Evaluating a company’s competitive advantage is as much art as science and does not come down to a simple checklist, as companies and industries are in a constant state of evolution and change. However, by remaining fully engaged and, frankly, paranoid, we think we can maintain a solid grasp on what competitive advantage each company has and how much runway exists.
Tying It All Together
Every analysis, research project, and investing conversation on the Core Equity team revolves around competitive advantage. We always seek to quantify competitive advantage and believe that the vast majority of high-quality businesses exhibit durable pricing power while maintaining market share or operate as a low cost provider consistently growing market share in a profitable way. A rare breed of companies we refer to as “compounding machines” both exert pricing power and grow market share profitably. Our strategy seeks to build a concentrated portfolio of high-quality companies that fall under this framework at compelling valuations.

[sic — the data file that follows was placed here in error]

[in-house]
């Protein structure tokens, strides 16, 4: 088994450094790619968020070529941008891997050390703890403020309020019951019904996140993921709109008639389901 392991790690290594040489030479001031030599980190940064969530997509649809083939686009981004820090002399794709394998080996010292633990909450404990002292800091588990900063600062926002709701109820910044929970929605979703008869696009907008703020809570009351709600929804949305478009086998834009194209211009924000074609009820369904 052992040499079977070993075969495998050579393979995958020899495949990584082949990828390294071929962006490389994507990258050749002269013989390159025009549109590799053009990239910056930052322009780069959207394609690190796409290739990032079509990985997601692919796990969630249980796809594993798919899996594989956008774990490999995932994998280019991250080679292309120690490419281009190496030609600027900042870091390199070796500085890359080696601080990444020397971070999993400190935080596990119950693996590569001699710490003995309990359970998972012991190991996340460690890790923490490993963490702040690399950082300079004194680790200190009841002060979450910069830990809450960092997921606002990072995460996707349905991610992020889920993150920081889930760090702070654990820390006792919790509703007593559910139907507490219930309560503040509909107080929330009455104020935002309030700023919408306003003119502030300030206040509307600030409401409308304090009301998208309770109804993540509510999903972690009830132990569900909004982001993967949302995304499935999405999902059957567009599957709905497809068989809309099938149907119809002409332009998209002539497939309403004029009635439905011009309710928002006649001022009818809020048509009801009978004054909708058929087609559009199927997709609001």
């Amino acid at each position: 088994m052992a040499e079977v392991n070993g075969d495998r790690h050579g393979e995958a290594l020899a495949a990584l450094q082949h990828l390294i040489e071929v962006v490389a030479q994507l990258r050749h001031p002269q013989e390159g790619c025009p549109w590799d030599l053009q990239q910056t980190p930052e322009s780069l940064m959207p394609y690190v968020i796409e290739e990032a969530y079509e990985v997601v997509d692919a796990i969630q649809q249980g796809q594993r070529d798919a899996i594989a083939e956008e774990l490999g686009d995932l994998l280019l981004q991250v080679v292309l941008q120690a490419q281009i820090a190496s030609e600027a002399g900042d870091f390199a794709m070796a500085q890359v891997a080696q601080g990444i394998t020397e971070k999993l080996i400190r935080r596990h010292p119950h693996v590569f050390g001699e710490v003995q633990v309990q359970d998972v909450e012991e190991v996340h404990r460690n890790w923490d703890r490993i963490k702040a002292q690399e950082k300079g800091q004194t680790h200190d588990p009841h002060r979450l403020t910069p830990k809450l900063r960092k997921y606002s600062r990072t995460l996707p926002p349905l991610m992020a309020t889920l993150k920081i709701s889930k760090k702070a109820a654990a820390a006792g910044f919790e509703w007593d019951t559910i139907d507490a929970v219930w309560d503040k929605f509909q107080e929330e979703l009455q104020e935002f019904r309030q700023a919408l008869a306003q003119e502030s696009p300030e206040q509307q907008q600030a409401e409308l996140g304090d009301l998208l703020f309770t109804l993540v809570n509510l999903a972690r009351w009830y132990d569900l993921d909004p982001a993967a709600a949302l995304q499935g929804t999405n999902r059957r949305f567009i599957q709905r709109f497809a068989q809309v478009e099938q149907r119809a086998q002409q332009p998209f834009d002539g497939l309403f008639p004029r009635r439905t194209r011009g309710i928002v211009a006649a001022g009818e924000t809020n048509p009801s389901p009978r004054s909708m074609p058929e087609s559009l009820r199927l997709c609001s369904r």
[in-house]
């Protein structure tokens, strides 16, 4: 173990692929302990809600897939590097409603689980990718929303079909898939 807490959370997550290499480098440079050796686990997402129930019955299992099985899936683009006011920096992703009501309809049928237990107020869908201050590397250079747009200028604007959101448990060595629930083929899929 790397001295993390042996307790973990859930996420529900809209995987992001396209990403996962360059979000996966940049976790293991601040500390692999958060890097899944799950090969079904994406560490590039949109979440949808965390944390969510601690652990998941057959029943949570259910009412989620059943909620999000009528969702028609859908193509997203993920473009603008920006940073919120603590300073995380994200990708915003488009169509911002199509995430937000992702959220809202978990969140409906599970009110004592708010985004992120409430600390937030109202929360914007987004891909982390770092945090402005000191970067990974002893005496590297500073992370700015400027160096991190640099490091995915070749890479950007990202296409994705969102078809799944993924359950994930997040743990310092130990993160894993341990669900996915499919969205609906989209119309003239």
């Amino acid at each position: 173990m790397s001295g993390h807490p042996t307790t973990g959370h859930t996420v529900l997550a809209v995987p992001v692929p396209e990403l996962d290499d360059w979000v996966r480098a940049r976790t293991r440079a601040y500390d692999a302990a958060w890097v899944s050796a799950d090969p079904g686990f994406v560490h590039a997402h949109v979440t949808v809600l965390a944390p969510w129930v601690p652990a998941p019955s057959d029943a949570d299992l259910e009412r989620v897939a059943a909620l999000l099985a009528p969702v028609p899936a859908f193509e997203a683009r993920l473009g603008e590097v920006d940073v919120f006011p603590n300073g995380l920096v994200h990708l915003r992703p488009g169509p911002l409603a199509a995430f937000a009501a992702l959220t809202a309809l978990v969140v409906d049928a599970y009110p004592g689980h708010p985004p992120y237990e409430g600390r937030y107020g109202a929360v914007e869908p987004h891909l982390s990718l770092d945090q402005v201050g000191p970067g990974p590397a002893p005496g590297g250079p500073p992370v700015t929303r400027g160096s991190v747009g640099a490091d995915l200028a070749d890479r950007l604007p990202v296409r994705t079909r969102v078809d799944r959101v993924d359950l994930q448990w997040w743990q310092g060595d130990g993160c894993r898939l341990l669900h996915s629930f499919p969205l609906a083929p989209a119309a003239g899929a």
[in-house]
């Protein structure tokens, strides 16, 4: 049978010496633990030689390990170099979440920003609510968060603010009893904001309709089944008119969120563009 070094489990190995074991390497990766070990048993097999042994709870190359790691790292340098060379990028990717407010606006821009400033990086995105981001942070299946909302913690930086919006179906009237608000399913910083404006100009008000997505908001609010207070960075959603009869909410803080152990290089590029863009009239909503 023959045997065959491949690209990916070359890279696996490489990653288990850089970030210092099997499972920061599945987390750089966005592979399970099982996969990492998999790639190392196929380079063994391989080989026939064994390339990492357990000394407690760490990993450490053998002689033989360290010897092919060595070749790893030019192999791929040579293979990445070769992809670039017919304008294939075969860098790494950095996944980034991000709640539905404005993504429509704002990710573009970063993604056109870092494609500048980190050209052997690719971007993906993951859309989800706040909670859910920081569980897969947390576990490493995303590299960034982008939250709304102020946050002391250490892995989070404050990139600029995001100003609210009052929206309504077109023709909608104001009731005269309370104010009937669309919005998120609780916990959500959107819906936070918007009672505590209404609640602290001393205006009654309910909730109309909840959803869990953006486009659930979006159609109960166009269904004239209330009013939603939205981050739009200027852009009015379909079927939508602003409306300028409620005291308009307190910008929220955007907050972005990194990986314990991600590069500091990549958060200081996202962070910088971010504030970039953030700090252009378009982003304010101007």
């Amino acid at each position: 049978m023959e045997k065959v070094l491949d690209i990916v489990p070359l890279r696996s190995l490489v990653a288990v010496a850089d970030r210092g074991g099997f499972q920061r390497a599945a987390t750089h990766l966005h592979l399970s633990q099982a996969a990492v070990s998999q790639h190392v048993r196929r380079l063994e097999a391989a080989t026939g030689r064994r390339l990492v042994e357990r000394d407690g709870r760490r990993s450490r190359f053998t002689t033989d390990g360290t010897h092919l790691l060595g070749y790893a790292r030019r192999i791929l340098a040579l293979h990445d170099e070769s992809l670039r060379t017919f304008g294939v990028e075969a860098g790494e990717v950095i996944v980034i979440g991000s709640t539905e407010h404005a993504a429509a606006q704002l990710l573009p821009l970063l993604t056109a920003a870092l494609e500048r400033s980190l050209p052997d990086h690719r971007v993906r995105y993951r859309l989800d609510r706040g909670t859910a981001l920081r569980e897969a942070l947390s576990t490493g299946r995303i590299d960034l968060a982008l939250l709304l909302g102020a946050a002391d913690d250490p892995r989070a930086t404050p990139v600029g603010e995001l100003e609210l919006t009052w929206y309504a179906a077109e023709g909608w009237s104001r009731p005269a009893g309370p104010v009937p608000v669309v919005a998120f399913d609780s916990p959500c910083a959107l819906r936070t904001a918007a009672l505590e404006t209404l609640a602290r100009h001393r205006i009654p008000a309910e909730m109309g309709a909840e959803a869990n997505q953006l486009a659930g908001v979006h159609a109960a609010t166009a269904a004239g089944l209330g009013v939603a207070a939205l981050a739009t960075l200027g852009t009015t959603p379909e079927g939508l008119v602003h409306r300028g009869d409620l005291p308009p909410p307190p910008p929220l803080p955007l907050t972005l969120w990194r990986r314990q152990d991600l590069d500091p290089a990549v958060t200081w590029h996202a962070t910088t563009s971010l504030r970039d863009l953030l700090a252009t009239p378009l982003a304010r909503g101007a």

Opinions expressed are those of the author, are subject to change at any time, are not guaranteed and should not be considered investment advice.
Mutual fund investing involves risk. Principal loss is possible. The Osterweis Fund may invest in medium and smaller sized companies, which involve additional risks such as limited liquidity and greater volatility. The Fund may invest in foreign and emerging market securities, which involve greater volatility and political, economic and currency risks and differences in accounting methods. These risks may increase for emerging markets. The Fund may invest in Master Limited Partnerships, which involve risk related to energy prices, demand and changes in tax code. The Fund may invest in debt securities that are un-rated or rated below investment grade. Lower-rated securities may present an increased possibility of default, price volatility or illiquidity compared to higher-rated securities. Investments in debt securities typically decrease in value when interest rates rise. This risk is usually greater for longer-term debt securities.
Holdings and allocations may change at any time due to ongoing portfolio management. References to specific investments should not be construed as a recommendation to buy or sell the securities. Current and future holdings are subject to risk.
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Earnings growth is not representative of the fund’s future performance.
Return on invested capital (ROIC) is a calculation used to assess a company’s efficiency at allocating the capital under its control to profitable investments.
Return on equity is the amount of net income returned as a percentage of shareholders equity.